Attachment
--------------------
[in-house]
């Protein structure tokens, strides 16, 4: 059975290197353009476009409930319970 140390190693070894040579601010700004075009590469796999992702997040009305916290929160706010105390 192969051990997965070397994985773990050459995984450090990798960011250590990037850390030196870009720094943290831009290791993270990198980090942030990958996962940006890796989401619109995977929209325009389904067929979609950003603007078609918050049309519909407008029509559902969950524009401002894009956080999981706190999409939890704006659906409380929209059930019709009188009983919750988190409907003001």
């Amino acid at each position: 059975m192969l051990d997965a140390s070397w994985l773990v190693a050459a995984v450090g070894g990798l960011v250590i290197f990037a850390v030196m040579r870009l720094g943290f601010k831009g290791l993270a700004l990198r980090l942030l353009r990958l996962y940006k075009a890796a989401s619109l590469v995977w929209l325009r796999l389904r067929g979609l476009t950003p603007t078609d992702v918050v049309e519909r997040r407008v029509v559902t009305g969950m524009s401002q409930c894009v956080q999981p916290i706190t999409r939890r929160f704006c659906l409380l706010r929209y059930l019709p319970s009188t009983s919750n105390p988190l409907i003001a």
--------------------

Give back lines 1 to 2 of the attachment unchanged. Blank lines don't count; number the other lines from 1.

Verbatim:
[in-house]
């Protein structure tokens, strides 16, 4: 059975290197353009476009409930319970 140390190693070894040579601010700004075009590469796999992702997040009305916290929160706010105390 192969051990997965070397994985773990050459995984450090990798960011250590990037850390030196870009720094943290831009290791993270990198980090942030990958996962940006890796989401619109995977929209325009389904067929979609950003603007078609918050049309519909407008029509559902969950524009401002894009956080999981706190999409939890704006659906409380929209059930019709009188009983919750988190409907003001």